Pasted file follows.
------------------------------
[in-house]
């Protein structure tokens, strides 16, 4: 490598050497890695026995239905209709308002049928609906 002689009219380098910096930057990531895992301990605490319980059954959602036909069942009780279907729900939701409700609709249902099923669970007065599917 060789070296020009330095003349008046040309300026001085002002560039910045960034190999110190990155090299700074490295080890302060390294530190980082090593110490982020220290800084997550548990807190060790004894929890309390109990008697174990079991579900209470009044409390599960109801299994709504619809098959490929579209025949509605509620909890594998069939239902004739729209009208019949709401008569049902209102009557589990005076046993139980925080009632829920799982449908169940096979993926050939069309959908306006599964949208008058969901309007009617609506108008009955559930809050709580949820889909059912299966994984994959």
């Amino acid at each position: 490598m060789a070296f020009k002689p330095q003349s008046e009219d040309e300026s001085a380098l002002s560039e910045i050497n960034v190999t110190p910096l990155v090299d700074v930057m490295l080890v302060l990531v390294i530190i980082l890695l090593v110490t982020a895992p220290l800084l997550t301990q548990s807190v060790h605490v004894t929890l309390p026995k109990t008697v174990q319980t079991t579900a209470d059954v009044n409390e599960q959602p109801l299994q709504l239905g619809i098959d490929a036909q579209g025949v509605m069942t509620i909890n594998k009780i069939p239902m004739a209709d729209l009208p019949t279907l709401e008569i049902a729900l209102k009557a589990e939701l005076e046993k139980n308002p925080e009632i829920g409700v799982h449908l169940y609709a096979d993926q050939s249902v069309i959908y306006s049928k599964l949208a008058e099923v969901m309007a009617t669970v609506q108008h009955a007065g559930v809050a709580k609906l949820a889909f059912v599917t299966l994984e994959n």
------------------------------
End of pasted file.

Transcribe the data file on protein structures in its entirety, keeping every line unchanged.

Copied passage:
[in-house]
């Protein structure tokens, strides 16, 4: 490598050497890695026995239905209709308002049928609906 002689009219380098910096930057990531895992301990605490319980059954959602036909069942009780279907729900939701409700609709249902099923669970007065599917 060789070296020009330095003349008046040309300026001085002002560039910045960034190999110190990155090299700074490295080890302060390294530190980082090593110490982020220290800084997550548990807190060790004894929890309390109990008697174990079991579900209470009044409390599960109801299994709504619809098959490929579209025949509605509620909890594998069939239902004739729209009208019949709401008569049902209102009557589990005076046993139980925080009632829920799982449908169940096979993926050939069309959908306006599964949208008058969901309007009617609506108008009955559930809050709580949820889909059912299966994984994959």
């Amino acid at each position: 490598m060789a070296f020009k002689p330095q003349s008046e009219d040309e300026s001085a380098l002002s560039e910045i050497n960034v190999t110190p910096l990155v090299d700074v930057m490295l080890v302060l990531v390294i530190i980082l890695l090593v110490t982020a895992p220290l800084l997550t301990q548990s807190v060790h605490v004894t929890l309390p026995k109990t008697v174990q319980t079991t579900a209470d059954v009044n409390e599960q959602p109801l299994q709504l239905g619809i098959d490929a036909q579209g025949v509605m069942t509620i909890n594998k009780i069939p239902m004739a209709d729209l009208p019949t279907l709401e008569i049902a729900l209102k009557a589990e939701l005076e046993k139980n308002p925080e009632i829920g409700v799982h449908l169940y609709a096979d993926q050939s249902v069309i959908y306006s049928k599964l949208a008058e099923v969901m309007a009617t669970v609506q108008h009955a007065g559930v809050a709580k609906l949820a889909f059912v599917t299966l994984e994959n």